Lahm sees Ribery as key man
Franck Ribery could be the key to ending Bayern Munich's 11-year wait for Champions League glory, according to their captain Philipp Lahm.
The German club were close to succeeding two years ago when they were beaten by Inter Milan in the Madrid final, but unlike on that night when Ribery was suspended, the Frenchman will be available to face Chelsea on Saturday night.
That, according to Lahm, is the biggest difference between then and now.
"He is an excellent footballer and he is a player who can decide games, we all know that," said Lahm.
"He missed out two years ago so will be particularly motivated. He has already proven many times how important he is to us.
"We all have the hunger to win this cup and it will be a difficult task and Franck will make his contribution for us to win."
Those words were echoed by Bayern's vice-captain Bastian Schweinsteiger, who has further questioned the suspension ruling which deprives his side of Luiz Gustavo, Holger Badstuber and David Alaba for Saturday's final while Chelsea have to make do without Branislav Ivanovic, Raul Meireles and Ramires, who also picked up second yellow cards in the semi-final.
"I think it can be decisive that Ribery, who was suspended back then, will be back," said the 27-year-old.
"For me personally, he is an excellent player who can make the difference.
"I personally think it would have been better if all the players, both for Chelsea and for us, were on board.
"Sadly the rules are such that these players are suspended in the final.
"I think it is not optimal, but both teams have the same number of suspended players so it is the same for both sides."
What certainly will not be the same for both sides is the familiarity of the venue, with Chelsea entering uncharted waters for them - their last visit to Munich in 2005 was the last European fixture at the Olympiastadion - while Bayern enjoy the hitherto unique opportunity of vying for the biggest prize in club football in their own back yard.
For Lahm, being involved in a Champions League final just a stone's throw from where he took his first footballing steps as a six-year-old with FT Gern is further motivation.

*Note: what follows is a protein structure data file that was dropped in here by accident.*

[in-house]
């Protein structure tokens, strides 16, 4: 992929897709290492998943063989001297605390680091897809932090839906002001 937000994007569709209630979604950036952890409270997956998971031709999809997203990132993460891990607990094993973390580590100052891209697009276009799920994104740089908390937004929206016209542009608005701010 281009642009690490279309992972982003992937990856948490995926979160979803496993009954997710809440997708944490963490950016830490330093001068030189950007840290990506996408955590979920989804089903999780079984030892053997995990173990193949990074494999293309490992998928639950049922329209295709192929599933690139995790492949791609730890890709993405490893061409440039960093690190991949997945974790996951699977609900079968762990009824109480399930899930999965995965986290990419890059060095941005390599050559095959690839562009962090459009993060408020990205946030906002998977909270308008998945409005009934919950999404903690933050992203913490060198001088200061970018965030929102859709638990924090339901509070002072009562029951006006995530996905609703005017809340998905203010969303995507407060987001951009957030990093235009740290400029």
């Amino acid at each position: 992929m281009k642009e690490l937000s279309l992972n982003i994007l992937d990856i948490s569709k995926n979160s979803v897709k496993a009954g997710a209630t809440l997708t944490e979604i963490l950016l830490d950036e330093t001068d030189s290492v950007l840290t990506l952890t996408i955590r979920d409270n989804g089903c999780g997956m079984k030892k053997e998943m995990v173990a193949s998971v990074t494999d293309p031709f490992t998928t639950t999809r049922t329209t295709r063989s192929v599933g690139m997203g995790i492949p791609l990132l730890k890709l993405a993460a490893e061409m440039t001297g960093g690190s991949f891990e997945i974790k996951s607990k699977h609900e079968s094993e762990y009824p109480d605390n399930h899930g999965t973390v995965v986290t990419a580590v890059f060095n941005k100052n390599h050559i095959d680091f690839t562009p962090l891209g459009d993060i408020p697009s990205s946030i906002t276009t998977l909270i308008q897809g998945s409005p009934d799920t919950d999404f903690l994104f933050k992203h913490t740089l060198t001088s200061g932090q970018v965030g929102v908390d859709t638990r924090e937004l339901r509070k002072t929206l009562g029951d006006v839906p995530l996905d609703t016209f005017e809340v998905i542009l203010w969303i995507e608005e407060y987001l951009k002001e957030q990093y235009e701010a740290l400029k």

"I was born in Munich, I grew up in Munich, Bayern is my home-town team and I joined the club as an 11 year old, so I am really at home here," he said.
"It is being called the final at home, and for me it really is at home."
The pre-match build-up will also be particularly familiar to Bayern.
"We can stay in our usual hotel, where we stay every week or every few days," added Lahm.
"We know the dressing rooms, we are basically at our own home and we will have the same preparation for this game as we have had for any other Champions League game."
That preparation will include the usual detailed analysis of the opponents, but Lahm does not need to be told too much about Didier Drogba, who was on target when the sides met at the Olympiastadion seven years ago.
"We all know that Drogba is an absolutely sensational player," he said.
"We know of his physical strength and that it is going to be a physical game, but we are a strong team and I cannot see there being any problems."
Lahm did identify one potential problem in the desire of Chelsea's elder statesman to take what could be their last shot at Champions League glory.
"Chelsea have also been in the final before and some of their players have already played in it, and for many from Chelsea's point of view, it could be their last chance to win this," he said.
"We are all in our best footballing prime and can play together for a few more years."
Pressure did not seem to be particularly manifest, though, as Schweinsteiger and Lahm cut very relaxed figures on the eve of one of the most important games of their careers.
"I was thinking that we should just go for a walk in the city centre and mingle among the fans," said Schweinsteiger, who added without a hint of modesty: "I read the paper a lot, I like to read about myself, it is quite amusing.
"We know how to deal with such situations as we have played in them before.
"We just have to concentrate on the 90 minutes. These 90 minutes on the field will be decisive.
"We have got to be focused because you can't influence the things goings on around you."